I have noticed that western style gardens _ such as those seen in big castles, for example _ characterize themselves by man_made forms that generally follow symmetric patterns. In contrast, Japanese gardens, while also man_made, always try to recreate lifelike landscapes, by using not only botanical elements but also water, gravel, rocks and other natural components. In a similar manner, when compared to western floral arrangements, Ikebana compositions also have a stronger emphasis in reproducing natural settings.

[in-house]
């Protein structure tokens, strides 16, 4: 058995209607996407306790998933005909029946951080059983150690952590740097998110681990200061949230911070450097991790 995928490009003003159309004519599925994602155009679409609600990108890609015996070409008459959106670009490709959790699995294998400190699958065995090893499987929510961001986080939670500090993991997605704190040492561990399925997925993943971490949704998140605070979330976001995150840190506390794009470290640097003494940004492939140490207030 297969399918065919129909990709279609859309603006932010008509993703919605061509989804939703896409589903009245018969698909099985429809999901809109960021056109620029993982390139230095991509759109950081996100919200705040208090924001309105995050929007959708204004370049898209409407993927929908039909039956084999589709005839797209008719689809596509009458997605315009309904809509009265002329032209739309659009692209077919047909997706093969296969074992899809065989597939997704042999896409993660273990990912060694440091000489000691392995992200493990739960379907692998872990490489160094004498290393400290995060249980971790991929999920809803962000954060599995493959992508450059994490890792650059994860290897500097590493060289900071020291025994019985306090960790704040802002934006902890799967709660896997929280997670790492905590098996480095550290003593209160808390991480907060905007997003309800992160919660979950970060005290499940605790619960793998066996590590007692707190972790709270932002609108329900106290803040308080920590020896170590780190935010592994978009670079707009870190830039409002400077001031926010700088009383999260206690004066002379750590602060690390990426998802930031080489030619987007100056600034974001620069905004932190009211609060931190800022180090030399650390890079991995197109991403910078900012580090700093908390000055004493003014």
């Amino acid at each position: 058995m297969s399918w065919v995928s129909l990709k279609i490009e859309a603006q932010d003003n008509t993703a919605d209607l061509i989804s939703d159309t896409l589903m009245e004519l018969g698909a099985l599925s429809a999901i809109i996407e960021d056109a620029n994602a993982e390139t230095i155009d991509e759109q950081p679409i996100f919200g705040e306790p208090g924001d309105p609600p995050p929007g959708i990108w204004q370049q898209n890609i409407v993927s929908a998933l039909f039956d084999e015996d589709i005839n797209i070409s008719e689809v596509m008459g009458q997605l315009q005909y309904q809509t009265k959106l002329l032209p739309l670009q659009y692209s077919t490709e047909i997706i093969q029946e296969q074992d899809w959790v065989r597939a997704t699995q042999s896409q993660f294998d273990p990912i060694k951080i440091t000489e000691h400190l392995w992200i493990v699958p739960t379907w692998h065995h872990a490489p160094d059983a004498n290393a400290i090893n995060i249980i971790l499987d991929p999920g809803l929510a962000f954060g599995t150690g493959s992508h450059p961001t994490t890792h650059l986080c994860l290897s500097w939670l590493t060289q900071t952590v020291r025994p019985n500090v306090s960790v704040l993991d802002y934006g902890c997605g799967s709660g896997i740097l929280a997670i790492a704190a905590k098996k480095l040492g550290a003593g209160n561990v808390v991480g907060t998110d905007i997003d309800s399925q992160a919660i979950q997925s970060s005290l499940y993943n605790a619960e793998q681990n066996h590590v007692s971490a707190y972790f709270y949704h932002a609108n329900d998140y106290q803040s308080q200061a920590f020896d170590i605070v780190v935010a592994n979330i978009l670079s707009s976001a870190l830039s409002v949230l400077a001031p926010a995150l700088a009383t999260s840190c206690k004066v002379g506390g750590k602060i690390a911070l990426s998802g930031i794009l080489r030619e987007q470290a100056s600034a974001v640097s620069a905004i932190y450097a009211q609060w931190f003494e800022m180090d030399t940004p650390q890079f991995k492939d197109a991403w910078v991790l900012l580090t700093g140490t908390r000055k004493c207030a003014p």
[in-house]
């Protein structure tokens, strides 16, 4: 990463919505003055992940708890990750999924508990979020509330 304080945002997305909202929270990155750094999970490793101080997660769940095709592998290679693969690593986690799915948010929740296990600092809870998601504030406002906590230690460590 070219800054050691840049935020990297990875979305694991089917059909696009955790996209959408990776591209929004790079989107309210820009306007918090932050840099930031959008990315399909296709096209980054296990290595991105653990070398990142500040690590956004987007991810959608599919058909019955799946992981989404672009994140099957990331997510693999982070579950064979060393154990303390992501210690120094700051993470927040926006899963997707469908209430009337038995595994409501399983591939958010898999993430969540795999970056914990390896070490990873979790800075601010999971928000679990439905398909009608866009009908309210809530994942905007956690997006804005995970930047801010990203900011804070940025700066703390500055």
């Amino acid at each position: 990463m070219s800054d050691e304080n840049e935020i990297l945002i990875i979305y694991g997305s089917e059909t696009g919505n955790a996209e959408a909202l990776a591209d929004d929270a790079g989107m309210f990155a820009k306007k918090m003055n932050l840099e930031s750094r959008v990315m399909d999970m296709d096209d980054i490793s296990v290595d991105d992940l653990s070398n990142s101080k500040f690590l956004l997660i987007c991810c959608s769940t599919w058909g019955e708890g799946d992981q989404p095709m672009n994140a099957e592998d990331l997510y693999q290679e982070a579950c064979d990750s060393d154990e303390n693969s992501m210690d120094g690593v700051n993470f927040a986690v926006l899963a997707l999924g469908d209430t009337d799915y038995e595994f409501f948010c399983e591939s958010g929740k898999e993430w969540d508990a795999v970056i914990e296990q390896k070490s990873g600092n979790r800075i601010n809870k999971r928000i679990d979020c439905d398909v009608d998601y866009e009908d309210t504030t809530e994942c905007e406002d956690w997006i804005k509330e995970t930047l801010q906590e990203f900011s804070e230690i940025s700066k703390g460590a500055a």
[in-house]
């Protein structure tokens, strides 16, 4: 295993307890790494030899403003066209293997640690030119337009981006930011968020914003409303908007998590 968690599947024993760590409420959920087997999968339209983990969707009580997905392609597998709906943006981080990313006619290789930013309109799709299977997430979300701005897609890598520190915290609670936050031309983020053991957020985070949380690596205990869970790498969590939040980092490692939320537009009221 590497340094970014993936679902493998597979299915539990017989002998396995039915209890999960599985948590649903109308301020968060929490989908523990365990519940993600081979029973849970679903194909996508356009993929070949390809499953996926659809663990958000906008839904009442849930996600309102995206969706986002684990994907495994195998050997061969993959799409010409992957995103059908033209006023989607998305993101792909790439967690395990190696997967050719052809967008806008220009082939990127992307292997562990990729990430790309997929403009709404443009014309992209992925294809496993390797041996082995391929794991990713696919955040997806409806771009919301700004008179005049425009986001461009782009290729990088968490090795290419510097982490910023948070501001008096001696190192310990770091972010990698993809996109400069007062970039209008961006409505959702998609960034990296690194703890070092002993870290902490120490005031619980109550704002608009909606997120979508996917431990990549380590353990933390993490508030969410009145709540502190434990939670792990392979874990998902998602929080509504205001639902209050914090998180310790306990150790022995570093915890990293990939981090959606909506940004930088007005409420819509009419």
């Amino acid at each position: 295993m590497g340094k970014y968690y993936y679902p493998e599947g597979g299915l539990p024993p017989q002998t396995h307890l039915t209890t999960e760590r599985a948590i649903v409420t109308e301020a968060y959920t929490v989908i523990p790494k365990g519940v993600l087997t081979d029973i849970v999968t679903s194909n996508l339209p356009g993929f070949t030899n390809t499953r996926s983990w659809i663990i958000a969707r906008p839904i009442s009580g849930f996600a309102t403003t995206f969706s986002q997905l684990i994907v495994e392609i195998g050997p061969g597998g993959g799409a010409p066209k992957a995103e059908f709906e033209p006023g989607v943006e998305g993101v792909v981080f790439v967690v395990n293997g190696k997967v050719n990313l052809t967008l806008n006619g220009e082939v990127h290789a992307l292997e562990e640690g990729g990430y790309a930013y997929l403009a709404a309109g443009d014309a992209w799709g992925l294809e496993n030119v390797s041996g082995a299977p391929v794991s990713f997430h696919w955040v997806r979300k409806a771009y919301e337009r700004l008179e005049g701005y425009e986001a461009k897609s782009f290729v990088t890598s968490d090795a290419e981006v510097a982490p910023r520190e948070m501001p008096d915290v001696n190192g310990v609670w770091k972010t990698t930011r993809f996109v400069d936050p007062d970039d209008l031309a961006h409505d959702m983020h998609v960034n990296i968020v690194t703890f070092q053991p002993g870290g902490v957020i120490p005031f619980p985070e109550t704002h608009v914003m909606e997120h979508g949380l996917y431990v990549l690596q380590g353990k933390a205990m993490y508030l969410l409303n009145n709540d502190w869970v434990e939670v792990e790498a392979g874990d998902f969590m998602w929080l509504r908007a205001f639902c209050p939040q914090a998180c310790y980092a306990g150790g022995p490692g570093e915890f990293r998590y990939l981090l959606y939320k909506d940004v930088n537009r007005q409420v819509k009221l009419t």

MEANINGS & USES _ The exact origin of the name Aster is debated. Some say the name for these beautiful flowers is direct from Greek mythology: Asters were said to have grown from the tears of the Goddess Asterea. Others say they were named for their abundant growing patterns (like the night sky) and their star_like shape. Asters have long been given to symbolize love, daintiness and afterthought. Gentlemen and ladies in the past used to present them to people they hoped to draw affection from. Placed on the graves of French soldiers, Asters were used as a symbol of a better life to come. They can also be used to symbolize a 20th Wedding Anniversary and are a wonderful gift in a bouquet for any occasion. The petals of the Aster used to be smoked to ward off evil serpents, but could also be used to help with headaches, colds, back pain and muscle spasms.